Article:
“At that time, we had mounted the restart button under the seat and unfortunately we did not consider that a wheelchair user logically could not reach it by himself,” Rüegg explains. “The biggest learning therefore: buttons that are easy to reach for the pilot.”
In response, new design elements have been incorporated for this year’s race, including more powerful motors and more stable software. In terms of driving experience, the team made significant progress compared to the 2016 prototype.
In the powered wheelchair race, a door must now be opened and closed again using a technical aid with an external energy source. The Scewo team is equipping its wheelchair with a robotic arm to complete this task. They are using maxon EC flat motors and an EPOS4 positioning controller. maxon is also offering support to the team via the Young Engineers Program (YEP).
“It’s clear to us that it takes far more than our device to create a barrier-free world,” Rüegg adds. “Nevertheless, we want to do everything that we can contribute with our knowledge and manpower. By taking part, we want to prove that our device is marketable and can also cope with challenging everyday situations.”
According to Otto Ineichen, business development - medical at maxon, drives for adaptive devices such as exoskeletons must be lightweight, and low overall height is crucial. At the same time, however, high power density and dynamics are required, as motors must change speed frequently and quickly change rotation direction.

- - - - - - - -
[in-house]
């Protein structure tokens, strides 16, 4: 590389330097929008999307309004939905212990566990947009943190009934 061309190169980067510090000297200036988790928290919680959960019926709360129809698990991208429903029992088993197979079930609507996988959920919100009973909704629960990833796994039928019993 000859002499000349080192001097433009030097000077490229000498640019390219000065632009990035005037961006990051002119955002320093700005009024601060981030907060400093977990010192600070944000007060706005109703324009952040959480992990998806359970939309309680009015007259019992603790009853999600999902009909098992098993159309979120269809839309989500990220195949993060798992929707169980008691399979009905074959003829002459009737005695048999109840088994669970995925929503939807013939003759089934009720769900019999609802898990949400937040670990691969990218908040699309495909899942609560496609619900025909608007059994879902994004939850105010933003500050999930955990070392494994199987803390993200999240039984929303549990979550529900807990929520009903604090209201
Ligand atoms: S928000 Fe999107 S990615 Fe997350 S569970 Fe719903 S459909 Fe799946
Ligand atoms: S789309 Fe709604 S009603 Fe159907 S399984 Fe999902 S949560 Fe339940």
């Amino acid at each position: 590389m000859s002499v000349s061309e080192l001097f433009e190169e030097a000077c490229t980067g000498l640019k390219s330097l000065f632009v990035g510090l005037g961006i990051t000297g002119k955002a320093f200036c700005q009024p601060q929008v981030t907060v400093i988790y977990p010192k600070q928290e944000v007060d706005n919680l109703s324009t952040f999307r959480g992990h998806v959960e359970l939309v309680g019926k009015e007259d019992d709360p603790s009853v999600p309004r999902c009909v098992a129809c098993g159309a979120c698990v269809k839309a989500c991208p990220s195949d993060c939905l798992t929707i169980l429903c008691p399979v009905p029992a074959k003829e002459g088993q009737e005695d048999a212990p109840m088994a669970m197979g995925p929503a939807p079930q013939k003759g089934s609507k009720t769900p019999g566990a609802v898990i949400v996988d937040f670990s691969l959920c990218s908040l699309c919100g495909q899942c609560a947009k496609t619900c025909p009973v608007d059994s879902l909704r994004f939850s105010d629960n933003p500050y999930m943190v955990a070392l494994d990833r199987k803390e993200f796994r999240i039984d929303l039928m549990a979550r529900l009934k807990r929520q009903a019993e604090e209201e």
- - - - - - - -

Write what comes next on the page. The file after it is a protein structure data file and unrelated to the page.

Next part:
Incorporating these concepts to develop the most useful devices, every fifth team at Cybathlon will be using maxon motors. Some of them include:
SoftHand Pro – The team from the Istituto Italiano di Tecnologia and the Centro E. Piaggio of the University of Pisa is racing with pilot Maria Rosanna Fossati. Maria particularly appreciates the flexibility and simplicity of the bionic hand prosthesis and trains three times a week for the Cybathlon.
maxon products used: DCX 19, GPX 19
ALEX – The advanced lower extremity exoskeleton (ALEX) team consists of members from the Chinese company Fourier Intelligence and the University of Melbourne, Australia. The team has been developing an exoskeleton specifically for participation in the Cybathlon since February 2019.
maxon products used: Brushless EC 60 flat motor
Hermes – Founded in 2018, they are the first team from Greece participating in the Cybathlon. The team wants to develop a fully functioning exoskeleton for people with limited motor function. It’s being supported by maxon’s YEP.
maxon products used: Four exoskeleton drives – brushless flat motor with an encoder, three-stage planetary gearhead, EPOS-4 positioning controller
VariLeg enhanced – After Cybathlon 2016, ETH Zurich and the HSR University of Applied Sciences Rapperswil - found that their competences complemented each other perfectly, and they built a race exoskeleton. The team’s made up of students from different fields of study.
maxon products used: Four EC 90 flat motors